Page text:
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Nov. 11, 2010

Losing the LC

by Claire Boston, Editor-in-Chief
Principal Darryl Williams spent the 90 minutes of fifth and sixth period away from his desk. He wasnít in meetings, he hadnít taken a trip to Central Office, and he wasnít patrolling the halls. Instead, he was sitting in the senior courtyard, conversing with the dozen or so students who filled the tables around him. Their topic of conversation was new attendance policy.

In May 2010, Superintendent of Schools Jerry Weast eliminated the Loss of Credit (LC) Policy, following recommendations he received from the Loss of Credit Project Team, an MCPS workgroup spent 18 months researching and reviewing the old policy. In his announcement, Weast did not outline a new attendance policy, instead leaving further decisions up to individual schools. While some Blair teachers support the elimination of the LC policy, others are concerned that the lack of a new attendance plan will make it harder to keep students in class.

An old standard

MCPS implemented the LC policy in 1976 in an effort to decrease unlawful absences among high school students, according to a memorandum Weast issued to the Board of Education. Under the old LC policy, students who had more than three unexcused absences or nine tardies in class would receive an "E2," a failing grade due to attendance, and would not receive credit for the course.

Almost immediately after its implementation, the policy received criticism for uneven enforcement and disproportionate LCs among students of certain races and income levels. Since 1992, four separate workgroups have reviewed the policy.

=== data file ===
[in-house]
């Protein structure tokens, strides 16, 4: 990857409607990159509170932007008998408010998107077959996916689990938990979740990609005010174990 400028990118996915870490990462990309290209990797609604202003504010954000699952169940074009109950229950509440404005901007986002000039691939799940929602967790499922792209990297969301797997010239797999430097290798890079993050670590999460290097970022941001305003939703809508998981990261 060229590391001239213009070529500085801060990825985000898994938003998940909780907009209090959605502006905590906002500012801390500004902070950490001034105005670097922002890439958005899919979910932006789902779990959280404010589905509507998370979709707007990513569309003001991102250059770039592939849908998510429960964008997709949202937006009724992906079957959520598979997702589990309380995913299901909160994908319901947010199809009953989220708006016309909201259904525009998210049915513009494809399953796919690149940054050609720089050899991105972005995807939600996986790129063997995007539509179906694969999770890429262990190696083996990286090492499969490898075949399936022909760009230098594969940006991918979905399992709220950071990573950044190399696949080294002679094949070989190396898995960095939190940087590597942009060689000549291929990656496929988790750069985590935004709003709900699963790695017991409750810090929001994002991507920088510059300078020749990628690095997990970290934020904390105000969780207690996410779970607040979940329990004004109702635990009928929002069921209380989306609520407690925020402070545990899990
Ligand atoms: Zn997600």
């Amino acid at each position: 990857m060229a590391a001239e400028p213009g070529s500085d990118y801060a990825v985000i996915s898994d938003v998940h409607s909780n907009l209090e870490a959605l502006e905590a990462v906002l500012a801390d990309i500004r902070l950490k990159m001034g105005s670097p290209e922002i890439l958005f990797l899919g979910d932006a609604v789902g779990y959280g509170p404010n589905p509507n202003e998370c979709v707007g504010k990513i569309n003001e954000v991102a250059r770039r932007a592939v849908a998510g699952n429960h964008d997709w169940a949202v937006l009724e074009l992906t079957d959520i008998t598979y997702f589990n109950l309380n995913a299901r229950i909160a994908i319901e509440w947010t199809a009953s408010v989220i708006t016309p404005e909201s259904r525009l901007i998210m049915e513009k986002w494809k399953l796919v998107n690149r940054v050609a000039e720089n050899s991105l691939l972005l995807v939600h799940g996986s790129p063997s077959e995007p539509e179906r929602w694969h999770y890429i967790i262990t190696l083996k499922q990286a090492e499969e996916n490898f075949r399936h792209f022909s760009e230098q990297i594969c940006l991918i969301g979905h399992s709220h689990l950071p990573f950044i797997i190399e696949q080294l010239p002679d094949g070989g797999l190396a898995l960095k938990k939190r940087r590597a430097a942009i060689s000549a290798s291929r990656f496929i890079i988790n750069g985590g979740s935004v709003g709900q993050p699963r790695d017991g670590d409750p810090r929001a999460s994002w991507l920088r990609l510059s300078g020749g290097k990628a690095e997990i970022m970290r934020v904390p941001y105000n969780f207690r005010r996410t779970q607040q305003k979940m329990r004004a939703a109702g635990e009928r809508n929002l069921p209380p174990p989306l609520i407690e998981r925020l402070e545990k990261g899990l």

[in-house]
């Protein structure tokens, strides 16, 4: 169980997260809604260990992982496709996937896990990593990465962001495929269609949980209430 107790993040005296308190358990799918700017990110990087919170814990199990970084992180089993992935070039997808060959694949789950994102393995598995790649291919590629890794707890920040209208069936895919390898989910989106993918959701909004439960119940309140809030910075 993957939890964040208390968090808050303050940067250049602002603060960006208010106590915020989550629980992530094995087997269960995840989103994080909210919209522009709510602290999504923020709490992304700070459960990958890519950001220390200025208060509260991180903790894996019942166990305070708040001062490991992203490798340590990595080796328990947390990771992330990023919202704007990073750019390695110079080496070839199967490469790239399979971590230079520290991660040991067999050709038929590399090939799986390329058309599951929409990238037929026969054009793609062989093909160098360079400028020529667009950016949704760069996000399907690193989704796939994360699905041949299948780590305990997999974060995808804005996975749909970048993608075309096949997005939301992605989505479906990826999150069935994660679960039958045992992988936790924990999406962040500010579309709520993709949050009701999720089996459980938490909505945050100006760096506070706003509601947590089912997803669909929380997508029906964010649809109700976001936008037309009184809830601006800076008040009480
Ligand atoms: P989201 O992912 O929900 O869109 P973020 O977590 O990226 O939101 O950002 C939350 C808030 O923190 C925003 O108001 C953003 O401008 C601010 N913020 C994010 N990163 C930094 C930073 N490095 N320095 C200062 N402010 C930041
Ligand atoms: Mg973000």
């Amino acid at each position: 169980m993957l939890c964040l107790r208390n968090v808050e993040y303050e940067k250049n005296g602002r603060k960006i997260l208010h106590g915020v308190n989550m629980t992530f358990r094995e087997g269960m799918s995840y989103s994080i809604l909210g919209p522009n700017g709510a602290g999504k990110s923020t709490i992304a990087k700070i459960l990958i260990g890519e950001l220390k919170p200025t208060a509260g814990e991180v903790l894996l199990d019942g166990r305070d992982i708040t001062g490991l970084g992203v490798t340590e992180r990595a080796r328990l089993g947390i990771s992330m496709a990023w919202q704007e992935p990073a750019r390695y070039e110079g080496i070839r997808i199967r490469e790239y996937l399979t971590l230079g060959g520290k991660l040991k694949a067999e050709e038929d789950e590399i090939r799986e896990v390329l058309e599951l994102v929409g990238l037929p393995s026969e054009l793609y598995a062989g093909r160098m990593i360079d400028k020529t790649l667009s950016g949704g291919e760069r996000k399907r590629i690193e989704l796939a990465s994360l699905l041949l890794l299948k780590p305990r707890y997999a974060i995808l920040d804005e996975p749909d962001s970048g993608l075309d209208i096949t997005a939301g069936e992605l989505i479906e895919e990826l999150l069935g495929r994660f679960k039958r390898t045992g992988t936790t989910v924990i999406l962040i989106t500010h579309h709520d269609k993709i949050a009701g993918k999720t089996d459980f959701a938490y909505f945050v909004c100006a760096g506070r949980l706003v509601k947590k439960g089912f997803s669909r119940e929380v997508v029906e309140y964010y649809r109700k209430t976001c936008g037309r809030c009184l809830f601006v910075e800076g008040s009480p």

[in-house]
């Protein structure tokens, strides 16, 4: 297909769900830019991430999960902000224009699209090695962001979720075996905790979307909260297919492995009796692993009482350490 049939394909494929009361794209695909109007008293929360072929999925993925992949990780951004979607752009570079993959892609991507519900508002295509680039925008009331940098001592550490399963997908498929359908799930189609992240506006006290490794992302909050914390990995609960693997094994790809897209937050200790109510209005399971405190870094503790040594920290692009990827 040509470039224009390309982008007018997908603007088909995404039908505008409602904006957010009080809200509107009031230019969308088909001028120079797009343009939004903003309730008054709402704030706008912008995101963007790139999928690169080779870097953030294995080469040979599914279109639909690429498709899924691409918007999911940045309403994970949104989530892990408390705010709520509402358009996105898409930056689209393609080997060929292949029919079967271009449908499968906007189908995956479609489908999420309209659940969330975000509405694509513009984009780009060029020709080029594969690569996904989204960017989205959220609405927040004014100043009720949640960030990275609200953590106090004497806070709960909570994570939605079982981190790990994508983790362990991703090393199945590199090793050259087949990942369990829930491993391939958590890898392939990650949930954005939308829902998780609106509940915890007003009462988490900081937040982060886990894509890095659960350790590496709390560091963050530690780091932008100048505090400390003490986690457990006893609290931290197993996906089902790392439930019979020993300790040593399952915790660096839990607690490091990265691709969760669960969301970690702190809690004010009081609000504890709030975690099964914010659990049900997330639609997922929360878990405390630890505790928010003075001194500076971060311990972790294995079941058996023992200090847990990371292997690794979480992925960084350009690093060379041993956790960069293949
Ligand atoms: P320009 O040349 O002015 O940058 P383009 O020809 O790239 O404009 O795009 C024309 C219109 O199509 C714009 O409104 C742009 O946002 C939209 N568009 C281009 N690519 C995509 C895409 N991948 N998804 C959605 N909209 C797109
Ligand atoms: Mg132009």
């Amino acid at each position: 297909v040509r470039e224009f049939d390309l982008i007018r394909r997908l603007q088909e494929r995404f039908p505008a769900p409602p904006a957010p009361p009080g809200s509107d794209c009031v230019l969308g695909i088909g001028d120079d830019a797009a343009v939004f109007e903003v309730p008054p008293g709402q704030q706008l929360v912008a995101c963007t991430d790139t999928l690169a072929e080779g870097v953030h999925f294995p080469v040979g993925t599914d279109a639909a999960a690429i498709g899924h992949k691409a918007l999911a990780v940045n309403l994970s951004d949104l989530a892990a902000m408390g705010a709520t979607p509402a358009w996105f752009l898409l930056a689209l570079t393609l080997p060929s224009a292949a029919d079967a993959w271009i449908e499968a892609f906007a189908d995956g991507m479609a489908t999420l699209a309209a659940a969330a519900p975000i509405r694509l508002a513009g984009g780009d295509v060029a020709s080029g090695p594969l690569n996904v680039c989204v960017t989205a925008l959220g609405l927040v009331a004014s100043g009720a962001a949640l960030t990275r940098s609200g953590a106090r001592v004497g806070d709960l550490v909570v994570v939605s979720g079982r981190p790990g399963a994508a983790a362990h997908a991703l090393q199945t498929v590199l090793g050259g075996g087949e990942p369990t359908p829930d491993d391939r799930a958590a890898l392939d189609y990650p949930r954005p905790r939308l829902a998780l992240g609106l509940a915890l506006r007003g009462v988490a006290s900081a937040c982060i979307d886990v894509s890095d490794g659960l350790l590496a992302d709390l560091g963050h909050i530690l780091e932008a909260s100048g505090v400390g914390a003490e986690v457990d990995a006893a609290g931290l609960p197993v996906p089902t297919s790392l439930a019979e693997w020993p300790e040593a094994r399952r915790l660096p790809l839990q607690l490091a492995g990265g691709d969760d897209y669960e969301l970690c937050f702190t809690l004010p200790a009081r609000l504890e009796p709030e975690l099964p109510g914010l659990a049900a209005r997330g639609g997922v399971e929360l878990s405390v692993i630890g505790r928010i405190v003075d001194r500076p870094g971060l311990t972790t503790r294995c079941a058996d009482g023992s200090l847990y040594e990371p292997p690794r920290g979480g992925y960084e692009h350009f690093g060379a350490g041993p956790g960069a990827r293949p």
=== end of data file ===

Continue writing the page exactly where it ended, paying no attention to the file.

The LC policy had been on the list for further review since 2003, when MCPS unveiled new grading and reporting standards that required students to receive grades based on academic achievement alone, the memo states.

For the most recent round of review, which began early in the 2008-2009 school year, a group made up of teachers, principals and students across MCPS, along with staff members from MCPSís Office of Shared Accountability (OSA), Office of School Performance (OSP) and other departments assembled to review and make recommendations about the LC policy. According to Sean Bulson, an MCPS Community superintendent who served on the panel, the old policy unfairly targeted minorities. "For the grading period we analyzed, African American and Latino students represented 75 percent of the students who lost credit in at least one class, while they only represented 42 percent of the total population," he explains. Williams says this disparity exists because parents of students in these groups wrote fewer absence excuse notes for their children compared to the parents of white and Asian students.